By Hillel Aron
By Joseph Tsidulko
By Patrick Range McDonald
By David Futch
By Hillel Aron
By Dennis Romero
By Jill Stewart
By Dennis Romero
It‘s hard to know how many people actually have gotten Schrader’s work since American Gigolo. Still, over the past two decades, he‘s managed to make nine features. The best of them -- Mishima, Patty Hearst, The Comfort of Strangers, Light Sleeper, Affliction and Auto Focus -- represent a body of intelligent work that would make the name of a filmmaker who didn’t have the glorious burden of Schrader‘s past. This isn’t to say that they‘re masterworks, but that they sought to expand the self-imposed limits of American movies -- be it with the avant-garde panache with which Mishima treats the life and ritual suicide of the gay militarist Japanese writer (now there’s a dude that Schrader can relate to) or with the acerbic portrait of the Symbionese Liberation Army in Patty Hearst, an early piece of anti-P.C. that neatly skewers many liberal pieties about the 1960s. If only those Sundance kids could be half so audacious.
None of those six films was a hit. To grasp how marginal Schrader had become by the late ‘90s, you need only consider Affliction, a wrenching adaption of Russell Banks’ novel that featured an epochal performance by Nick Nolte as a damaged small-town cop who displaces his inner chaos not into sex or drugs but into small-town conspiracy theories. Although the film is probably Schrader‘s finest, winning James Coburn a Best Supporting Actor Oscar and landing Nolte a nomination (he lost to the execrable Roberto Benigni), it took well over a year to be released and was distributed with very little fanfare. Paradoxically, its power may have scared people off by confirming Schrader as a dark, non-commercial director.
“Affliction was good in terms of reputation,” he says. “It wasn’t as good in terms of marketability. I didn‘t get one single offer. It didn’t matter that the film was nominated for Academy Awards. I wasn‘t the filmmaker people wanted.”
Given all this, one understands his satisfaction at Auto Focus’ current vogue and his surprising enthusiasm for The Exorcist prequel, a project bound to tickle the nerve ends in a filmmaker raised on the sulfurous stench of hellfire. Of course, canny old pro that he is, Schrader tends to describe the new film in tactical terms:
“One of the reasons I‘m doing The Exorcist, beside all the obvious reasons -- the chance to play in the big ballpark again -- is that unless I really screw it up, it ought to do pretty well, what with the muscle of the franchise. And if it does well, I probably could finish my career standing on my own feet rather than groveling for coins.”
Although Schrader can still get revved up by seeing movies -- he speaks highly of Paul Thomas Anderson and, unexpectedly, Steven Spielberg -- he clearly finds today’s film culture far less thrilling than it once was. Over lobster salad and pouilly-fuisse, he tells me what he thinks may be the definitive story on how things have changed since the early ‘70s.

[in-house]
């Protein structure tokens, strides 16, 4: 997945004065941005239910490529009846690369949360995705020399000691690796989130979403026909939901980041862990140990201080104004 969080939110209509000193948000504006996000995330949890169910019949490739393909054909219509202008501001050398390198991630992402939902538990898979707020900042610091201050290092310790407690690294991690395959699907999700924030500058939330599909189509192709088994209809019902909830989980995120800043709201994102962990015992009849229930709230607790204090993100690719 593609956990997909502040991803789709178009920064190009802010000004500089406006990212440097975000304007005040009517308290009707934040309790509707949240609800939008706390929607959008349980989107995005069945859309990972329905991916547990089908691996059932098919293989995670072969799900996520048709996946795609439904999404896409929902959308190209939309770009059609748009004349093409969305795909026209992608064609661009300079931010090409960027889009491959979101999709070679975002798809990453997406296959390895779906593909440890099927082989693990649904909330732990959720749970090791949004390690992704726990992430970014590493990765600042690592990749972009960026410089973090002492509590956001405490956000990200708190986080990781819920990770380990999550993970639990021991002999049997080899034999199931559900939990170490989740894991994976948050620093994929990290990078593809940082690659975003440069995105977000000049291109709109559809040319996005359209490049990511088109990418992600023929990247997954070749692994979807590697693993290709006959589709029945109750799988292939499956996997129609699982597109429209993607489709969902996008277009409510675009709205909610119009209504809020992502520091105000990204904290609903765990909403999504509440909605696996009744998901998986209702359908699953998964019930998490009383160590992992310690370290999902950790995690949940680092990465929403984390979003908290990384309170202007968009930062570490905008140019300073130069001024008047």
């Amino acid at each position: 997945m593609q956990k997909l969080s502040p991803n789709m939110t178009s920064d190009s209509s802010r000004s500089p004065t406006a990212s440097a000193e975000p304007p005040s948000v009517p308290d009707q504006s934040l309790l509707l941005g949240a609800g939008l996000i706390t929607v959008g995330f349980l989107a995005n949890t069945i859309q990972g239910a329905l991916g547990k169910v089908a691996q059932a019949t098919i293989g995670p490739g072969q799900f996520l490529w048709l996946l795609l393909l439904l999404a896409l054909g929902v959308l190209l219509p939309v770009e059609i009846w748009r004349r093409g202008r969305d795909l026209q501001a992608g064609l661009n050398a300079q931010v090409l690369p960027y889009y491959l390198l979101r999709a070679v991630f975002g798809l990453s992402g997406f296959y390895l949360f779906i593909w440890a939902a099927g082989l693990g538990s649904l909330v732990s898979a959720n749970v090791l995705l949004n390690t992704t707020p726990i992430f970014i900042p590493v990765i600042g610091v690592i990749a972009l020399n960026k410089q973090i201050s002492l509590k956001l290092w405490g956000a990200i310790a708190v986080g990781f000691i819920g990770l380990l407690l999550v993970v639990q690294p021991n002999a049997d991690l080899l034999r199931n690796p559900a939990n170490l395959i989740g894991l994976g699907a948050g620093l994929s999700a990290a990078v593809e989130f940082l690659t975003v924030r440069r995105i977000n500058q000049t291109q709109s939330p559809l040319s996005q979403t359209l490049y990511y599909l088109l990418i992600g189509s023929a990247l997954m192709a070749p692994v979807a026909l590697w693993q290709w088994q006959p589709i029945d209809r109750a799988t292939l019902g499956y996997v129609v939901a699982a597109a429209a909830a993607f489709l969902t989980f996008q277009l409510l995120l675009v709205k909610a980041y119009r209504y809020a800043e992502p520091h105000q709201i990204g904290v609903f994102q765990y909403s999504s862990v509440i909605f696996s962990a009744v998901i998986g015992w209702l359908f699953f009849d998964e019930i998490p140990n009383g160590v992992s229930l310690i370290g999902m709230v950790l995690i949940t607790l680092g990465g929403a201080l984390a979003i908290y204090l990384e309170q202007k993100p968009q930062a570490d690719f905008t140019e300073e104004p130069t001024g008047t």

“Back in those days, Jean-Luc Godard was a god. I remember when he came to UCLA, it was unbelievable -- it was like Britney Spears coming.” He barks a laugh. “But about 10 years later, my friend [film producer] Tom Luddy was on a plane to Paris with Jean-Luc and Alice Waters [the legendary founder of the restaurant Chez Panisse]. They’re all sitting there, and then someone comes up from back of the plane and into first class. He leans right across Jean-Luc and says, ‘Aren’t you . . . Alice Waters?‘ The guy didn’t know the filmmaker -- just the foodie.”
Looking back on it now, Schrader thinks that this cultural shift was inevitable:
“I don‘t think the movement I was part of was the natural order of things. I’m now in the natural order of things. Yes, there was a brief, shining moment where films really mattered to the audience, where the audience was wanting something more because they were insecure, confused, scared -- scared about the sexual revolution, women‘s lib, civil rights, drugs, Vietnam. So it was ’Help us out here, you painters and you writers and you filmmakers.‘ And that’s the best news you can ever hear, when the need is actually coming from the consumer. That changed the rules momentarily.” He gobbles a bit of lobster. “But [studio mogul] Barry Diller, among others, soon wrestled the beast back into its cave.”
Yet for Schrader, the problem with current filmmaking isn‘t simply a question of wicked businessmen or the industry’s corrupting ways. (“Bad people come to Hollywood,” he says, “in order to be bad.”) Rather, filmmaking has become “overpopulated and bloated” with people making movies for the wrong reasons. He‘s disappointed in Richard Gere, whose stardom he helped launch in American Gigolo, but who turned down Schrader’s attempts to put him in low-budget movies that wouldn‘t pay him his usual fee: “Richard said to me, ’You know, I may make a $5 million film, but if I do, it‘ll be my $5 million film.”